She sat down opposite me and leant across the aisle to wave her goodbyes.  I glanced out of the window on the other side but couldn’t quickly identify which cluster of frantically waving people were hers. 

At the previous stop a lone Mum had blown kisses and signed a heartfelt “I love you” to her daughter, who sat several rows ahead.  

The naked honesty of the gesture combined with a heartbreaking song The National were playing in my ears and with the horribly dysfunctional morning I’d just spent with my own parents.  Heat had momentarily squeezed into the back of my throat and eyes.

(The best son-mother tactic is to pretend everything’s all fine and be as relentlessly breezy as possible.  I can only do this for a finite time period.  Towards the end of a couple of days the front crumbles and I demonstrate hints of the grotesque emotional transparency found on these pages.  (I don’t walk around crying or anything; just being miserable, distant, irritable and not very nice)).

The girl sitting opposite was bleach blonde with serious split ends and a dowdy hippy look.  All the same, she hadn’t aged badly and appeared to have retained the open dizziness she zestily wore back then.  Confident and engaging, she smiled across the table but there was no semblance of any recognition.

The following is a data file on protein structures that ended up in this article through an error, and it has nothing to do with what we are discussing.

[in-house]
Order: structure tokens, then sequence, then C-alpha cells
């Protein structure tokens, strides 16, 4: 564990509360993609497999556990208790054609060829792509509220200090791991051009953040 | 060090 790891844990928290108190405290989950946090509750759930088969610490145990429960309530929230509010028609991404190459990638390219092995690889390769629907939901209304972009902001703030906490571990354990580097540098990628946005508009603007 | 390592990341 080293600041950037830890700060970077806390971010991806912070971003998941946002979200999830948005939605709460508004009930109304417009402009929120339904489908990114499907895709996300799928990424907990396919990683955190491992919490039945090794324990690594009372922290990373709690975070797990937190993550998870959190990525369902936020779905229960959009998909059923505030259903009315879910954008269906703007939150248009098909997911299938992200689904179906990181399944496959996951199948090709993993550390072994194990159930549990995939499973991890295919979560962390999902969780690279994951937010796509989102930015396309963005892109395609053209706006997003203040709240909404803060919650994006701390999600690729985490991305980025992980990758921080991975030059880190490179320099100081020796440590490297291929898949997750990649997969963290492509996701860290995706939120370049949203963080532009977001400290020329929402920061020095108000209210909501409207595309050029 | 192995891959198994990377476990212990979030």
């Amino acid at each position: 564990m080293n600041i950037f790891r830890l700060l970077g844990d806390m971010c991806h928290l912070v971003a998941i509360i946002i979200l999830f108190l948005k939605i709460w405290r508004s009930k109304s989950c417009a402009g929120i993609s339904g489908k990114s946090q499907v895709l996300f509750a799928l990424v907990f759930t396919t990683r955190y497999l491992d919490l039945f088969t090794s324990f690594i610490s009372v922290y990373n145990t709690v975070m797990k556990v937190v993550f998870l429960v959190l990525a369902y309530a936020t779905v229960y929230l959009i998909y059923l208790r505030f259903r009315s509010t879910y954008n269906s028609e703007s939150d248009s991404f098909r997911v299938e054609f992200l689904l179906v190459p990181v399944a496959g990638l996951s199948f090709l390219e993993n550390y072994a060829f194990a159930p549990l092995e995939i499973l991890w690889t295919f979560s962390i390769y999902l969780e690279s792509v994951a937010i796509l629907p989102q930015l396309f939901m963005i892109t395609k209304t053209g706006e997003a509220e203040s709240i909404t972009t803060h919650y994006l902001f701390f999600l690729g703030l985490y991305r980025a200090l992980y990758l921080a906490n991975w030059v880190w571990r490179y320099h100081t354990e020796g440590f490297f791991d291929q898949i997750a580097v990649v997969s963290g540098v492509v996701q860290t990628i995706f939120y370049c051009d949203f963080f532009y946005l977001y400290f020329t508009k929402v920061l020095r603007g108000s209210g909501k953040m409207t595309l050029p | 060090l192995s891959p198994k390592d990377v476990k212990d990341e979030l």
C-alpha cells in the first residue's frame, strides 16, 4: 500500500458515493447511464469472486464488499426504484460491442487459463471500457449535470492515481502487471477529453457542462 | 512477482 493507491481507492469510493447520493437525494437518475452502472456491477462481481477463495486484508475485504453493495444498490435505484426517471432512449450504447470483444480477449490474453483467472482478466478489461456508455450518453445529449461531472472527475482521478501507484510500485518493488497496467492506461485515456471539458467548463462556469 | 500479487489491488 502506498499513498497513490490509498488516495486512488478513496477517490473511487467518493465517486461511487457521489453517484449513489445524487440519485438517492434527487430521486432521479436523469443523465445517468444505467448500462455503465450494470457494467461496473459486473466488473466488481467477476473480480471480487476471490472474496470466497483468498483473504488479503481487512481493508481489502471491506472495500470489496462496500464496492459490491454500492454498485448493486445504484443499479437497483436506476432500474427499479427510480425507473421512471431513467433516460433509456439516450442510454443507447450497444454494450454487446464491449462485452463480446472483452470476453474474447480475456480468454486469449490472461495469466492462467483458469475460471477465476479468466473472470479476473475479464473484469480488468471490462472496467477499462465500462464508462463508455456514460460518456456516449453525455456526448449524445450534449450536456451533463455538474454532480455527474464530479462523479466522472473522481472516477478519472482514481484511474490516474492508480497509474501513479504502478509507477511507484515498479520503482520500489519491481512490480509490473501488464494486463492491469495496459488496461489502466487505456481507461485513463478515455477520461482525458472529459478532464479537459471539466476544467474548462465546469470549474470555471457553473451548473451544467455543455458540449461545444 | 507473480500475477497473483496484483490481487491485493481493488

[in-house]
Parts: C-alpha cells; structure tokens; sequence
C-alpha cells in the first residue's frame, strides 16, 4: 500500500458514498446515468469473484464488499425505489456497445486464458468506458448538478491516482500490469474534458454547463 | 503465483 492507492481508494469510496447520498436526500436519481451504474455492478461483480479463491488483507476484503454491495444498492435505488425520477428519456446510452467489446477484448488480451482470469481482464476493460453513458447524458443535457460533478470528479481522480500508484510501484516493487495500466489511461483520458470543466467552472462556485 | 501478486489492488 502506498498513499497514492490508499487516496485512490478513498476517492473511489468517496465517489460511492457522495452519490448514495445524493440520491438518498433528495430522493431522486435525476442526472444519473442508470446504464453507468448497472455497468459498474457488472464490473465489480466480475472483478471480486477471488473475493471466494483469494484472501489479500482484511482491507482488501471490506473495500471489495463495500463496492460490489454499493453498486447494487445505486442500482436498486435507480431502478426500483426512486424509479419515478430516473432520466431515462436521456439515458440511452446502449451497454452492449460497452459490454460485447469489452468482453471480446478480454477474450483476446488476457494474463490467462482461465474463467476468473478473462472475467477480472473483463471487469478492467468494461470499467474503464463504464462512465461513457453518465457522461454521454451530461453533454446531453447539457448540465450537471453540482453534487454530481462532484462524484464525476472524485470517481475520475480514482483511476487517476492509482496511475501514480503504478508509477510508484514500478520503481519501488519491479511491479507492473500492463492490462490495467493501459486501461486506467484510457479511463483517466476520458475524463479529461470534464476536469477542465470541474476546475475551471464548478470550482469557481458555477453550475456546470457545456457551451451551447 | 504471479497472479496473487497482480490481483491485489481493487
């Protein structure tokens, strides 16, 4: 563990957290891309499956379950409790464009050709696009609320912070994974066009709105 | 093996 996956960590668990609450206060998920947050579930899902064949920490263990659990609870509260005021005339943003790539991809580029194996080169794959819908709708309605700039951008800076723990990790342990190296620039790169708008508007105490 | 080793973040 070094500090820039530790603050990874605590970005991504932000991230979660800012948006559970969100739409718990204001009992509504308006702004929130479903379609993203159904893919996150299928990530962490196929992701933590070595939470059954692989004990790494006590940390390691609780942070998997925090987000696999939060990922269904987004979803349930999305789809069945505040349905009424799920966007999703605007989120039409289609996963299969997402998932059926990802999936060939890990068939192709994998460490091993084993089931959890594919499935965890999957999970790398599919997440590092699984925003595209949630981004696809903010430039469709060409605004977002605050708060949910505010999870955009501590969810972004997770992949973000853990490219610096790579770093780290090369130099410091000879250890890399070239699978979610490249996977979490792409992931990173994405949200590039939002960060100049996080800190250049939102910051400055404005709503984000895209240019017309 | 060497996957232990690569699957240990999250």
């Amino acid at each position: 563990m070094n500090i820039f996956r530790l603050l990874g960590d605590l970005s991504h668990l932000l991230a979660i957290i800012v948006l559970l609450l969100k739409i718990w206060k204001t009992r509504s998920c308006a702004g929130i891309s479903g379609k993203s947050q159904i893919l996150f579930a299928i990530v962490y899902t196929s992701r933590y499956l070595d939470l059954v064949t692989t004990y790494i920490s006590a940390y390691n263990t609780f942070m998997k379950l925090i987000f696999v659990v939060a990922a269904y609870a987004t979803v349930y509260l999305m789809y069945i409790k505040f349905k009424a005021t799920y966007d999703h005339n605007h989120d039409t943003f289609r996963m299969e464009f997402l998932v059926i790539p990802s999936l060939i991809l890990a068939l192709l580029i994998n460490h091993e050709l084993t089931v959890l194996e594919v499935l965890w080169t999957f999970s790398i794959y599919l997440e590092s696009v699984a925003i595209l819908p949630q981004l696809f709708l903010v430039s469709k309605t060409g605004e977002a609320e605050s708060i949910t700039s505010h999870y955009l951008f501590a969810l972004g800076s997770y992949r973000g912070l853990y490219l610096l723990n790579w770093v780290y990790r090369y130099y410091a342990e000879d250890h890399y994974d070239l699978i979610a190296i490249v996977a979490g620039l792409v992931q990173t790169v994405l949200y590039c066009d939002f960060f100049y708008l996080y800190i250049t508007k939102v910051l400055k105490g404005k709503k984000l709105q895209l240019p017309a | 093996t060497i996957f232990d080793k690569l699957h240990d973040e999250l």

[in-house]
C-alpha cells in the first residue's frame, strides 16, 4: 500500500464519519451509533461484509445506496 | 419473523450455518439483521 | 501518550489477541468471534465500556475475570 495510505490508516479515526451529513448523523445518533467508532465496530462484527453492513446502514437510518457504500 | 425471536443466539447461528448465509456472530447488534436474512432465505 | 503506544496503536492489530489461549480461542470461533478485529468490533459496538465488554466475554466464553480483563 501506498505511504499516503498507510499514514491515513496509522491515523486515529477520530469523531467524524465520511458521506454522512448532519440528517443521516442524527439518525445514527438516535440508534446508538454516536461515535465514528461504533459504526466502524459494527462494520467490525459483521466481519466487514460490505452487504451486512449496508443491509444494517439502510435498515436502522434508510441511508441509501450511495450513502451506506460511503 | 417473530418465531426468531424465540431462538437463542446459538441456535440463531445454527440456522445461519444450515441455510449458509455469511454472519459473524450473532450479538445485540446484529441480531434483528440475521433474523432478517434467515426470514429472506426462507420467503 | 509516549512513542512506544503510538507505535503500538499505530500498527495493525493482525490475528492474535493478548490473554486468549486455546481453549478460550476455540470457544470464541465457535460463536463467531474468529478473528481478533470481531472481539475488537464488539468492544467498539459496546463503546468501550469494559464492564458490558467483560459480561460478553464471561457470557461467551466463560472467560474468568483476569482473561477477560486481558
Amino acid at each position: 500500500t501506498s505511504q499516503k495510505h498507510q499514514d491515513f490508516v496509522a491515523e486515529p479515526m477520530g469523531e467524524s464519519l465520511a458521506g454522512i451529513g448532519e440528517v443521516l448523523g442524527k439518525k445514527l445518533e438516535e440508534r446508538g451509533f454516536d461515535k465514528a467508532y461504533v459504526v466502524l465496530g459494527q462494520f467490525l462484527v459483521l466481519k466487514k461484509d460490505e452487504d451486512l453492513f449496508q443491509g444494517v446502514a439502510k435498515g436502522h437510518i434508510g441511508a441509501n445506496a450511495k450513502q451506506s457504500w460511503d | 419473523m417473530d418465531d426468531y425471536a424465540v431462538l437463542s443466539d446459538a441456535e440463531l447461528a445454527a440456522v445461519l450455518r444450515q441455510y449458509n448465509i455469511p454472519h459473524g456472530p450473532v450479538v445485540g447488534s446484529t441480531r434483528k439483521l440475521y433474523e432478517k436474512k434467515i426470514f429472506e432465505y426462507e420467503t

She wore tiny leopardskin tops to some classes and was charged on artificial, possibly chemical energy which meant she was vocal in class.  We had quietly admired and leched at her from the back of the classroom: the kind of girl who had much older boyfriends and who would surely have kids by the time she was 21.

I didn’t have to talk and could have easily left my music in, not bothered.  I debated it in my head; whether or not to engage, mindful that this could be the last chance of a conversation with a real person for a while.  Sod it.  I popped out my earphones and stopped The National.

“Jo, right?” I asked, once we had moved off and travelled for five minutes.

“Yes, err, sorry..”

“10-ish years ago, an A Level class at the college just over…” I pointed.  We were coincidentally passing close to where our college’s messy string of ugly grey buildings had once stood.  Now there was a new housing estate  “..there.”

“Oh God, really?  I don’t remember much about back then to be honest.  I was quite.. you know, out of it a lot of the time.”


“Sorry, you are?”